The AgTrials database collects decades of agricultural field experiments to help understand and adapt to climate change impacts.
If temperatures keep climbing decade by decade across Africa, what will the damage be for maize farmers, and what can they plant to protect themselves?
How will rice crops react to new rain patterns in India, or potatoes to drought in the Andes? And which practices or technologies could soften the impacts? Scientists are rushing to model these scenarios accurately and plant breeders are working on future-proof strains.
One thing these efforts have in common: they depend on basic facts about how crops react to a range of conditions.
Thanks to field experiments over the years, there is a vast amount of this information. Even some places that are usually considered data-poor, like Africa, have crop field trials going back decades.
Unfortunately, almost all of the data have been inaccessible to other researchers, filed away on laboratory hard drives and sometimes lost completely. A scientist who performs an experiment to answer a specific question may not think about other potential uses for the raw data — and if labs do want to share results, they need a central hub.
With this in mind, the CGIAR Research Program on Climate Change, Agriculture and Food Security (CCAFS) started an ambitious project in 2010 called the Global Agricultural Trial Repository, or AgTrials.
AgTrials is an information portal that collects together thousands of evaluations of agricultural technologies for small-scale farmers, including crops, livestock, tools and practices.
The logic of Big Data drives the initiative: “Pooling the information creates a resource for all kinds of new applications,” says project leader Glenn Hyman.
Compiling the data
Studies by plant breeders form the bulk of the database. These data sets link weather statistics together with yields of specific varieties, their pest and disease susceptibility, and subtler metrics such as plant height and leaf area. Most of the information so far comes from eight CGIAR Research Centers, with additional contributions from academia and the private sector.
CGIAR instituted an open data policy in 2013. Still, the CGIAR trials had usually published summarized or processed results rather than raw data, and the studies had never been aggregated together.
Putting the information in one place doesn’t necessarily make it useful, however. AgTrials also had to make sense of a confusing assortment of terminology and formatting. “If you’ve got five wheat breeders around the world and they all use different ways to manage their data and different names for variables and phenotypes, then for a crop modeller it would be a lot more difficult to put it all together,” says Hyman.
So AgTrials partnered with an initiative called Crop Ontology that has developed tools for standardizing terms. “That’s what makes the data usable beyond its original intent,” Hyman explains.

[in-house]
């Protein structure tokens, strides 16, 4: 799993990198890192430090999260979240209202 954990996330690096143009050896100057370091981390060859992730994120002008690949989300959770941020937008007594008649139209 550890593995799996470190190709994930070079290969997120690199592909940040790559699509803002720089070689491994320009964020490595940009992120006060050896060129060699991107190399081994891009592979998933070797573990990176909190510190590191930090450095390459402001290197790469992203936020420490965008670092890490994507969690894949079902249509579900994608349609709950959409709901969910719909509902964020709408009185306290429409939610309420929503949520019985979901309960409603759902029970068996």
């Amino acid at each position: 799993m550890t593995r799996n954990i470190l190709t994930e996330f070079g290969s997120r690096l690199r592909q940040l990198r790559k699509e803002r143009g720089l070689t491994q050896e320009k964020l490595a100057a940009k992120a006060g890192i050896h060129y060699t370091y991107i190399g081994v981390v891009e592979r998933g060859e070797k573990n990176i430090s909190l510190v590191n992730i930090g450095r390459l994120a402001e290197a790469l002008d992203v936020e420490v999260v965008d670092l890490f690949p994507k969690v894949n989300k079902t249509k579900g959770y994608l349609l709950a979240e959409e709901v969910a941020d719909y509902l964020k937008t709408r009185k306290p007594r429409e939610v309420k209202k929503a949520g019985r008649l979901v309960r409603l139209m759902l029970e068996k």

The AgTrials website provides easy access to the database, which now comprises about 35 000 trials. Most of those (29 000) are maize studies, but 42 different crops, livestock and other technologies are represented, totalling around 89 000 varieties at 2500 sites in 110 countries.
Applying it to adaptation
AgTrials should be valuable for anyone who needs to understand how environmental variables affect crops. Recently, for example, the AgTrials team started working with the Agricultural Model Intercomparison and Improvement Project (AgMIP), a major global modelling program where climate scientists are collaborating with crop modellers and economists to study climate threats to food security. AgMIP will use AgTrials data to test and calibrate crop models, improving their accuracy. With enough data from sites around the world, AgMIP could build a global model based on how crops actually respond to climate in specific locations.
The portal, with its records of yields under diverse weather conditions and farming systems, can also help scientists evaluate which crops, livestock or technologies will work best for climate adaptation. And the same data can support the development of new adaptation technologies.
As more researchers use and contribute to the database, AgTrials will grow and become even more useful. Hyman estimates several hundred thousand more trials could one day be included. With that kind of comprehensiveness, the portal would become a go-to tool for improving crops and adapting agriculture to climate change.
Case study: Using the data to guide adaptive crop breeding
As part of the CCAFS-AgMIP partnership project, scientists from four different research institutions pulled together crop trials from West Africa, downloading about 250 data sets from AgTrials. From this data the team is building crop models specific to the region. They will then project impacts from regional climate change scenarios and figure out what characteristics need to be included in breeding programs for adaptation.
What you can do with the AgTrials platform
Share data and information: The AgTrials team accepts and curates data from agricultural trials around the world. To contribute to the database, contact Glenn Hyman (email@example.com).
Acquire data sets for your own research: Data are standardized and cover 42 crops and technologies at about 2500 sites.
Explore the geographic dimensions of agricultural research: Metadata show what is being tested where.